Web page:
Brackenridge – Building Bridges

It is truly mind-blowing how fast these four weeks have gone since the beginning of the Brackenridge Fellowship. Since starting, I have had the opportunity to meet with fellows pursuing a similar path and conducting research in a similar vein. On the flip side, I also had the chance to meet researchers in entirely different disciplines and discuss their projects with them. What is most interesting to me is how other fellows tackle any issues they run into. For example, in my field, an experiment that may have gone awry could be chalked up to a miscalculation or an error in following a protocol. But in the case of a fellow in my cohort, a simple recalculation for her is not feasible. She studies art history and how different works influence culture today. If she encounters a roadblock, she may need to cross-reference other works or look at different artists entirely. As the fellowship progresses, I hope to continue learning how researchers in various fields address their problems. By doing this, I can hone my critical thinking skills and develop an arsenal where I have an idea of how to tackle issues that span disciplines.

There are some similarities to other individuals in my cohort. For example, one fellow is looking at heart cells and their regeneration by looking at proteins. In my project, I am looking at a different type of cell but still analyzing a particular protein thought to be important to cell viability. Since our projects are similar and look at specific proteins, we can easily communicate our research and follow each other’s experiments. Communication is critical when discussing research, and explaining the project concisely without going into too much detail can be difficult. Avoiding words that describe particular processes that are not needed to understand the work is also imperative, as it can unnecessarily overcomplicate the message. This appears to be the most challenging obstacle so far for me. Although I could talk for hours about the progression of meiosis to someone not in biological sciences, which is a generalization of my project, it doesn’t allow anyone to truly understand what I am doing or the relevance of my work. But, since I can continue updating fellows on what I am doing in a cohort that spans the disciplines, such as art history, I can improve my ability to give a quick synopsis of the progression of my research and its importance.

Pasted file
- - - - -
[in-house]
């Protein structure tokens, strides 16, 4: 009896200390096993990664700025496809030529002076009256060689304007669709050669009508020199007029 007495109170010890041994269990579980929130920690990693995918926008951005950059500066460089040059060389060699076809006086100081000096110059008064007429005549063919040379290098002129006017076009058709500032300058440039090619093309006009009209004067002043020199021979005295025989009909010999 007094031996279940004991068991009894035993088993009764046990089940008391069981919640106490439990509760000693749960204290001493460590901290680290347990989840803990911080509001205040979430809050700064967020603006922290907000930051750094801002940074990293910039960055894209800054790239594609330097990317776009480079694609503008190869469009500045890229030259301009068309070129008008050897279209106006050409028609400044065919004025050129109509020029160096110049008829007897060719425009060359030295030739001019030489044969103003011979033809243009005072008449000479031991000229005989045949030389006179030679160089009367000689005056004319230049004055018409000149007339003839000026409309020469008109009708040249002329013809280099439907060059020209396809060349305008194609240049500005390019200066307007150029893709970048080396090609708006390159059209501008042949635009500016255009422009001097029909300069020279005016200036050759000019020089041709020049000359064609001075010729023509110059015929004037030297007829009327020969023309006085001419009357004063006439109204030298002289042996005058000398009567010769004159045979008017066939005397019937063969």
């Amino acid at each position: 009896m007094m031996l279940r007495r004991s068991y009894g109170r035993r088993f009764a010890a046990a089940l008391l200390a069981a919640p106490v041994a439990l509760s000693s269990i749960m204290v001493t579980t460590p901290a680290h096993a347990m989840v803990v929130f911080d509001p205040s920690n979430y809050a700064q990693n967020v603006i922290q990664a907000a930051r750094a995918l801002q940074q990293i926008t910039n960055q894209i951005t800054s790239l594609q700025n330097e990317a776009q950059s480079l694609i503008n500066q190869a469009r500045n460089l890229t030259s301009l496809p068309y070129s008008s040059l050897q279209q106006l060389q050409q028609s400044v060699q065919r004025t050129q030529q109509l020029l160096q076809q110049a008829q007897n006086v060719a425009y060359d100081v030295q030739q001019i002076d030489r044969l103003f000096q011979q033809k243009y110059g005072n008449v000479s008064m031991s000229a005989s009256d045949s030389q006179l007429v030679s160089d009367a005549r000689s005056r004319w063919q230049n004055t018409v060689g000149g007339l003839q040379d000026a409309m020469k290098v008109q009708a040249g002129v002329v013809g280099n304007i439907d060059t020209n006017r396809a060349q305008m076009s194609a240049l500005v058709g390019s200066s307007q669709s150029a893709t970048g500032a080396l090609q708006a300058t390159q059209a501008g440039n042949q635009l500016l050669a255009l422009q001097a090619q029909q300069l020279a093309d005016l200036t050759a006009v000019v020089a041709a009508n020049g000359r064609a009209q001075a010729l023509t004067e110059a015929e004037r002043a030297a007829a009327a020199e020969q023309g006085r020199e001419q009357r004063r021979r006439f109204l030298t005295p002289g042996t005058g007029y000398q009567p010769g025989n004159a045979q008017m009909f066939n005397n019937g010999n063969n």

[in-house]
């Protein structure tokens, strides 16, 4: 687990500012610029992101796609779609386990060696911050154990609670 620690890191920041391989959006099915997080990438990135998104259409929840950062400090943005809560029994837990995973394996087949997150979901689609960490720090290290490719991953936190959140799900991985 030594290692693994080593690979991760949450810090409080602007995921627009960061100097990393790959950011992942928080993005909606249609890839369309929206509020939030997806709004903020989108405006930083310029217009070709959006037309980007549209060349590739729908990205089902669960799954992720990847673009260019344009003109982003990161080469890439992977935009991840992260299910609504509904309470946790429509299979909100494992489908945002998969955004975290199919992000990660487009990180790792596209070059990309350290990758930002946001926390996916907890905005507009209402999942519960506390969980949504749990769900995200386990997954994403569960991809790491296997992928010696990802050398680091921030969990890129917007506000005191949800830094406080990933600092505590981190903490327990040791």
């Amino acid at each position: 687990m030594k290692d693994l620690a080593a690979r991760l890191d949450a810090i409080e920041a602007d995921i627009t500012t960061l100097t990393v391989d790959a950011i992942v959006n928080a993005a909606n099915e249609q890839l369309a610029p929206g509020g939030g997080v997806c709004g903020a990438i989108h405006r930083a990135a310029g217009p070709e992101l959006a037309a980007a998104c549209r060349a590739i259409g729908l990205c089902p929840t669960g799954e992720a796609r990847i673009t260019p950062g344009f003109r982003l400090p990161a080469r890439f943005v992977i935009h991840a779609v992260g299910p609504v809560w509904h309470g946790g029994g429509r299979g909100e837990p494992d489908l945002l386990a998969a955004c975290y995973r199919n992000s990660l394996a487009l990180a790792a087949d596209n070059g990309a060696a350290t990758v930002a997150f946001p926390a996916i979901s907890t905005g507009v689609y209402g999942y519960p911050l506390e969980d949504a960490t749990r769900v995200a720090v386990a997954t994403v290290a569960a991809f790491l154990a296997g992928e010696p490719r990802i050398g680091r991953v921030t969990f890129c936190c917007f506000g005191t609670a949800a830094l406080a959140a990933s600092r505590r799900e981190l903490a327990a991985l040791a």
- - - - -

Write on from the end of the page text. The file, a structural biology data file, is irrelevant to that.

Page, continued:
Featured image taken with Julia Wu, who is a part of the Health Sciences Fellowship and conducts research in the Yanowitz Lab with me.

Analyzing the molt stage before injections

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